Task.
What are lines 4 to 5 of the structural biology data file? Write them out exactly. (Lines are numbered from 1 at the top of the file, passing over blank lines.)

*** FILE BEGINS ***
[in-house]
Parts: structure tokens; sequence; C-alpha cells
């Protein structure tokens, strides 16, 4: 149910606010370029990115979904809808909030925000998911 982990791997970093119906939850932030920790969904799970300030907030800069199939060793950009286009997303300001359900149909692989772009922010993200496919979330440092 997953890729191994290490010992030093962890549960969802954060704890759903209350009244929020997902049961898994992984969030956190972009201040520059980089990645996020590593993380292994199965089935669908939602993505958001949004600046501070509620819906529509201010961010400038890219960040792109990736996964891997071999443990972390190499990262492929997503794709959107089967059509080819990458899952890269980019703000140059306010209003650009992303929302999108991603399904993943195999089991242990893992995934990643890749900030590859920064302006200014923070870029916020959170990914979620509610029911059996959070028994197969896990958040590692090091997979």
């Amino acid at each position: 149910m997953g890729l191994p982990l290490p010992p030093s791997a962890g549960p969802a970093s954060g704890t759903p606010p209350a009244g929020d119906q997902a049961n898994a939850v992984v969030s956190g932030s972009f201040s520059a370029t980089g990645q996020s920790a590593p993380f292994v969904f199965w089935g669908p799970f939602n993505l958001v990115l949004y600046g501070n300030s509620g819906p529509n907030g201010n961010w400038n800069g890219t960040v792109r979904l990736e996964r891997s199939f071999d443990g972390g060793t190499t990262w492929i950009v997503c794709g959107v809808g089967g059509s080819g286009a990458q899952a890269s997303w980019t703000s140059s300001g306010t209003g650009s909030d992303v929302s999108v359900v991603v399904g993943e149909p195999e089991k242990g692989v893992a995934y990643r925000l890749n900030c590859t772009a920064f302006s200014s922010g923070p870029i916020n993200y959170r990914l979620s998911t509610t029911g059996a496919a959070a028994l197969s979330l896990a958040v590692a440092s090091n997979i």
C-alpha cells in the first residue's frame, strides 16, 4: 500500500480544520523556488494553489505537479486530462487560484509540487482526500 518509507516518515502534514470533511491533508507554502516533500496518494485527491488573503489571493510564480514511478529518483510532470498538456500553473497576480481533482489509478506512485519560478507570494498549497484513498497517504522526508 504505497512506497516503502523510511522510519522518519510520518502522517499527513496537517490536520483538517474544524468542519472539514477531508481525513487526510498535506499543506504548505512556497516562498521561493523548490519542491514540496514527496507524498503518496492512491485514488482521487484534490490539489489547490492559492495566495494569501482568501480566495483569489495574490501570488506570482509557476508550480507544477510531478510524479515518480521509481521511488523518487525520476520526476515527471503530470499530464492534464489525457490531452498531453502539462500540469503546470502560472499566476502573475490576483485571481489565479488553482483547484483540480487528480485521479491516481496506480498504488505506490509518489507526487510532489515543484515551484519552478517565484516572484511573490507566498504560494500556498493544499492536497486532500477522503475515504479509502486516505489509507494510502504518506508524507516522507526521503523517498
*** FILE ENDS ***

């Amino acid at each position: 149910m997953g890729l191994p982990l290490p010992p030093s791997a962890g549960p969802a970093s954060g704890t759903p606010p209350a009244g929020d119906q997902a049961n898994a939850v992984v969030s956190g932030s972009f201040s520059a370029t980089g990645q996020s920790a590593p993380f292994v969904f199965w089935g669908p799970f939602n993505l958001v990115l949004y600046g501070n300030s509620g819906p529509n907030g201010n961010w400038n800069g890219t960040v792109r979904l990736e996964r891997s199939f071999d443990g972390g060793t190499t990262w492929i950009v997503c794709g959107v809808g089967g059509s080819g286009a990458q899952a890269s997303w980019t703000s140059s300001g306010t209003g650009s909030d992303v929302s999108v359900v991603v399904g993943e149909p195999e089991k242990g692989v893992a995934y990643r925000l890749n900030c590859t772009a920064f302006s200014s922010g923070p870029i916020n993200y959170r990914l979620s998911t509610t029911g059996a496919a959070a028994l197969s979330l896990a958040v590692a440092s090091n997979i």
C-alpha cells in the first residue's frame, strides 16, 4: 500500500480544520523556488494553489505537479486530462487560484509540487482526500 518509507516518515502534514470533511491533508507554502516533500496518494485527491488573503489571493510564480514511478529518483510532470498538456500553473497576480481533482489509478506512485519560478507570494498549497484513498497517504522526508 504505497512506497516503502523510511522510519522518519510520518502522517499527513496537517490536520483538517474544524468542519472539514477531508481525513487526510498535506499543506504548505512556497516562498521561493523548490519542491514540496514527496507524498503518496492512491485514488482521487484534490490539489489547490492559492495566495494569501482568501480566495483569489495574490501570488506570482509557476508550480507544477510531478510524479515518480521509481521511488523518487525520476520526476515527471503530470499530464492534464489525457490531452498531453502539462500540469503546470502560472499566476502573475490576483485571481489565479488553482483547484483540480487528480485521479491516481496506480498504488505506490509518489507526487510532489515543484515551484519552478517565484516572484511573490507566498504560494500556498493544499492536497486532500477522503475515504479509502486516505489509507494510502504518506508524507516522507526521503523517498